Eric, this recipe is simply amazing grace. My late wife's idea of being loved was me making a chicken pot pie for her. The recipe I used was a mash up of 3 or 4 recipes, it was tedious to make, it always seemed insipidly bland, she insisted she could not eat pie crust so I had to do a potato-y topper instead so by the time I put the thing together and got it to the table, the last thing I wanted to do was eat any of it. I have not made or eaten a pot pie since 2008 but lately, I've been craving one. There was no way a frozen thing was going to pass through my doorway, though. Thanks to you and the magic of the internet-here is my Saturday dinner.

Mine is going to have asparagus, tiny mushrooms, cipollini onions as well as the radishes. I am going to buy a crisp, dry white wine and shall toast you with my first sip of wine as I curl my toes in pleasure supping this singleton dish. <3
 
Author Comment
Eric K. May 11, 2019
WA- I agree with your late wife; that sounds like love to me. :) Also, were the potatoes mashed or like a scalloped situation? My brain's churning again... Your story speaks to why I developed this recipe in the first place (and kept at it even though it took so many tries): to find that middle ground between frozen TV dinner and laborious all-day cooking. Your version sounds absolutely delicious. Please let me know how it goes and have an incredible weekend, friend. x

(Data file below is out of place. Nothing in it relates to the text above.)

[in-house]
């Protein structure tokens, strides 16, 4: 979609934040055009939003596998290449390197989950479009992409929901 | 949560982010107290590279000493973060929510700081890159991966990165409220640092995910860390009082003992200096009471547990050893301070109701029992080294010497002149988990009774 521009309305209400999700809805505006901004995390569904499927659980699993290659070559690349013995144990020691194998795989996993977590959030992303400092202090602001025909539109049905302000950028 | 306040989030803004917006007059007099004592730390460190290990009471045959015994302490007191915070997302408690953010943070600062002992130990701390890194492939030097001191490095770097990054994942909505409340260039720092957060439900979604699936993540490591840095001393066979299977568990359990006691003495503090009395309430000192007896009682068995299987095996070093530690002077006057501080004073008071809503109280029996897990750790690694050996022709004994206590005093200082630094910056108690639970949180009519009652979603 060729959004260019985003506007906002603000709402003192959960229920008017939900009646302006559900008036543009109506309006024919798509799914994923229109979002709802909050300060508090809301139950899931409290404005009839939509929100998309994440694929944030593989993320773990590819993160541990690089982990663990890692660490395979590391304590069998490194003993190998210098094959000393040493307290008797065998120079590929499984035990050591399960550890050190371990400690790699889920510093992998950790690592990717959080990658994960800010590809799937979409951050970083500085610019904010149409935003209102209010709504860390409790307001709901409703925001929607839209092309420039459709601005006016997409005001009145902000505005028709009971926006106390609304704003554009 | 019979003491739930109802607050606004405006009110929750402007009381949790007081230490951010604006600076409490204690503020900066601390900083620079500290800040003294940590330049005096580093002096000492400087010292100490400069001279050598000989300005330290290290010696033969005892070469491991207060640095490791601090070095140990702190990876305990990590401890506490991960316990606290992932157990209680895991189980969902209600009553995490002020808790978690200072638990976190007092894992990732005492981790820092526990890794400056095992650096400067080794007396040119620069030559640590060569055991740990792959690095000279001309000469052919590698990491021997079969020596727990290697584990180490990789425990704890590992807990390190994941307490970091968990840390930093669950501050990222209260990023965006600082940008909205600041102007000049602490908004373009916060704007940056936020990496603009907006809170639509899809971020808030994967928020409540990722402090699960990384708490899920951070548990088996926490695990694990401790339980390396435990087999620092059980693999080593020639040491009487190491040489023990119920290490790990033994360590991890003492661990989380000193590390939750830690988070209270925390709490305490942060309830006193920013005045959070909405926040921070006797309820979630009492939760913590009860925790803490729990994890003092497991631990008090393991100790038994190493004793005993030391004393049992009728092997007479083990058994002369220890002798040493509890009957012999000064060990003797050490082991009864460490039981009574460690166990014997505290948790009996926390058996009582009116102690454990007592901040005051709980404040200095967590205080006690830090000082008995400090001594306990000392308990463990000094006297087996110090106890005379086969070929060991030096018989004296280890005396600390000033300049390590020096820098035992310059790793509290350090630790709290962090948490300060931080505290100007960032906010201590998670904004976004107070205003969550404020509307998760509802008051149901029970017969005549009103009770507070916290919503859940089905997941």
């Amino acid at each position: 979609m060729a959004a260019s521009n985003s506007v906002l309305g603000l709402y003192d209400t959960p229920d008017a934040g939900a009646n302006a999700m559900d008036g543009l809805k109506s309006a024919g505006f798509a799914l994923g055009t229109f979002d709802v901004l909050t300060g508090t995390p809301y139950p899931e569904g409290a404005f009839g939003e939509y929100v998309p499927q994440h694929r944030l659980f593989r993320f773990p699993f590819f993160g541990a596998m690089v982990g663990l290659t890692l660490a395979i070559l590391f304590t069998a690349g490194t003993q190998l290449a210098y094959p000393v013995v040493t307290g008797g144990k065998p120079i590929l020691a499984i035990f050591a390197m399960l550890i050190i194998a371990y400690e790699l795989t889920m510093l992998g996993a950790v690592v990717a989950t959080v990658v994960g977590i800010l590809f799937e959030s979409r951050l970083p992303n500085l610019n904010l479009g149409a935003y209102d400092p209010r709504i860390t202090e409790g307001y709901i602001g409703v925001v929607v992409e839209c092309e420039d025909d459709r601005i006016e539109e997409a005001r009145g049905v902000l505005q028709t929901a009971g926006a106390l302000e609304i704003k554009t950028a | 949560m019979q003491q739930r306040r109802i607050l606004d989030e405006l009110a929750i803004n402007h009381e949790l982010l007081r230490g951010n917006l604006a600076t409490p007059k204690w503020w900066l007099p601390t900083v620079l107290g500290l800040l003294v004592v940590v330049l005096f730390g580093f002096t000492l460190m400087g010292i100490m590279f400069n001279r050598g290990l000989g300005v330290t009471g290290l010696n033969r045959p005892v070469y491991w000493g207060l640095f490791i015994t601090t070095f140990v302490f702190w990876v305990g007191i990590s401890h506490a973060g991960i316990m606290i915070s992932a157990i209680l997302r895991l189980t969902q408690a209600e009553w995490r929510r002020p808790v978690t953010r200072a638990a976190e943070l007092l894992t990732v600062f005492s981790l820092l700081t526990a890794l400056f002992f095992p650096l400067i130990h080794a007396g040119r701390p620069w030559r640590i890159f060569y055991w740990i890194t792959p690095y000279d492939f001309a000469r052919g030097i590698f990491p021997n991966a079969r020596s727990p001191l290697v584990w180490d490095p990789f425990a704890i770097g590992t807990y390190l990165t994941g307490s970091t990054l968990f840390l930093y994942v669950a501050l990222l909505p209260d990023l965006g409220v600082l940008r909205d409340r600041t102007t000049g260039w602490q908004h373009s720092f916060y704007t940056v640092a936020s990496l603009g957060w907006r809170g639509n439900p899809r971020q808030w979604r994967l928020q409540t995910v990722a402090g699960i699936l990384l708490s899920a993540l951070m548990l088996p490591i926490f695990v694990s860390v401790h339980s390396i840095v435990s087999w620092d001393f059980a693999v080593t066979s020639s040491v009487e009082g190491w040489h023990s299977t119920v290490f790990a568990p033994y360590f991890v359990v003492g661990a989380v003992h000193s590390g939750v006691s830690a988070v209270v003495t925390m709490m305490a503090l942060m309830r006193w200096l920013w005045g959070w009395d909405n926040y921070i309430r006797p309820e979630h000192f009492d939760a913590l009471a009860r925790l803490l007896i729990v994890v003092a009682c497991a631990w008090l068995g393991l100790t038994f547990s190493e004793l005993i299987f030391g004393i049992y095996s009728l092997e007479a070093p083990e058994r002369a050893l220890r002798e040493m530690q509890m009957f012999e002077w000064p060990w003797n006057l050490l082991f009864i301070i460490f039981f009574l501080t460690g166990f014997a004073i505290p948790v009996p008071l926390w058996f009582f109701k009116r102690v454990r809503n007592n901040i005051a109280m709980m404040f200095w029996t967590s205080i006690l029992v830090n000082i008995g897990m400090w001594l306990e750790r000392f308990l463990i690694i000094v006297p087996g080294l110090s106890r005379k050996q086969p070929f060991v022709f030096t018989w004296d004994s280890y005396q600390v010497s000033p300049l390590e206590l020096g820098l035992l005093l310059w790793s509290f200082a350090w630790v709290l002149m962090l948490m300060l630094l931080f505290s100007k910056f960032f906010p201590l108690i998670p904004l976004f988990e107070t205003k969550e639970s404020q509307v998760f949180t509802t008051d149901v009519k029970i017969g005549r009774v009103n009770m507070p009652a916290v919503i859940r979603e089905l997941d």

Whiteantlers May 12, 2019
The potato topping for Patricia's "I love you" pot pies took many forms. A few times I made colcannon as a topping, once I mashed a combo of spuds, a turnip and a rutabaga, another time I covered the top of the pie in tater tots. I did a jazzy piping of decorative mashed potatoes with some goat cheese mixed in for richness, another time I made hash browns and used them as a topper and once I was too p'd off to care so I used puff pastry. She ate it all with no ill effects. One of the last times I cooked a pot pie for her, I had cold, left over mashed potatoes and made them into faux drop biscuits as a lid. Never thought to make scalloped potatoes to top a pot pie. I think all that extra work would have had me eating nothing and only drinking a liquid diet of Manhattans for a week. : P
 
Author Comment
Eric K. May 16, 2019
Manhattans are a great supper for one.
 
Juliebell May 17, 2019
OMG. What a lovely love story. Cheers to a very creative and devoted man and the woman who inspired such creativity and devotion.
 
Eric W. May 10, 2019
Will a printer-friendly version be available at some point? Looks delicious!
 
Author Comment
Eric K. May 10, 2019
Noted! Coming soon.
 
Author Comment
Eric K. May 16, 2019
Here ya go! https://food52.com/recipes/81246-thai-curry-chicken-pot-pie-for-one